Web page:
No one mafia or cartel distributed it. Anslinger's publicity about cannabis was groundless, and this unpredecented review disrupted FBN theories completely. LaGuardia even blamed propaganda like the film Reefer Madness, but Anslinger hounded him until the entire study was renounced. The FBN commissioner convinced the very association that rejected this Marihuana Tax Act—AMA—to follow suit (Drugs and Alcohol in the 21st Century, pg. 86).

So cannabis no longer existed in the pharmocological index for the U.S. after the Marihuana Tax Act. And it could not be analyzed beyond federal research anymore. Finally, hemp shifted in mass sentiment. The U.S. required its versatile material for rope and vessel-building during the Second World War. Contradictory messages like this would not be clarified by the federal government until the late 1960's when the MTA was overturned (Marihuana: A Signal of Misunderstanding, Appendix, Vol. 1, pg. 492).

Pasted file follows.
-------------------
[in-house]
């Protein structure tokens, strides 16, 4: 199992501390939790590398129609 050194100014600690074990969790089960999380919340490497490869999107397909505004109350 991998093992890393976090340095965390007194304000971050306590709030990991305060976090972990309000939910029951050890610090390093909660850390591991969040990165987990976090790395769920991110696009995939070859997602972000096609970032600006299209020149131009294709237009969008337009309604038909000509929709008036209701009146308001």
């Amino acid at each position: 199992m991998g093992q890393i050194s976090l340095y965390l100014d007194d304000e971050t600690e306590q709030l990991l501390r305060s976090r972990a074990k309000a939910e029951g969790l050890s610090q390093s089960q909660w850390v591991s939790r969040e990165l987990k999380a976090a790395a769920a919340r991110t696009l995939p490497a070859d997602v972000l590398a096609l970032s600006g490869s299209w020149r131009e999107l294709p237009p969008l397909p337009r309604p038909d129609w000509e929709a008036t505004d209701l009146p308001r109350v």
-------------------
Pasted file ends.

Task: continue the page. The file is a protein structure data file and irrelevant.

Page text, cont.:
President Roosevelt still elected Anslinger as international delegate to numerous European narcotics-focused conferences (The War On Drugs, pg. 5). It follows Roosevelt spheres of commercial influence within the Americas and Asia via narcotics, railroads, and shipping.

Enabling Anslinger's rhetoric for drug legislation paved the path for future devotees like Presidents Eisenhower and Truman, eventually Clinton. The Boggs Act and Narcotics Control Act amendment adopted an advanced aggression toward minimum punishment. Any repeat convictions, for example, could equal a two to ten-year prison term (Encyclopedia).

Today New York leads the nation in cannabis arrests, and over 80% of detainees are Black and/or Latino (Drug Policy Alliance). The legacy is still there.


Harry Anslinger never hid his bigotry well, as memos contained targeted hate speech about African-Americans and "jazzmen" in particular. Consequences affected non-white communities horrifically as well. Legislation immediately produced an uptake in federal inmate populations.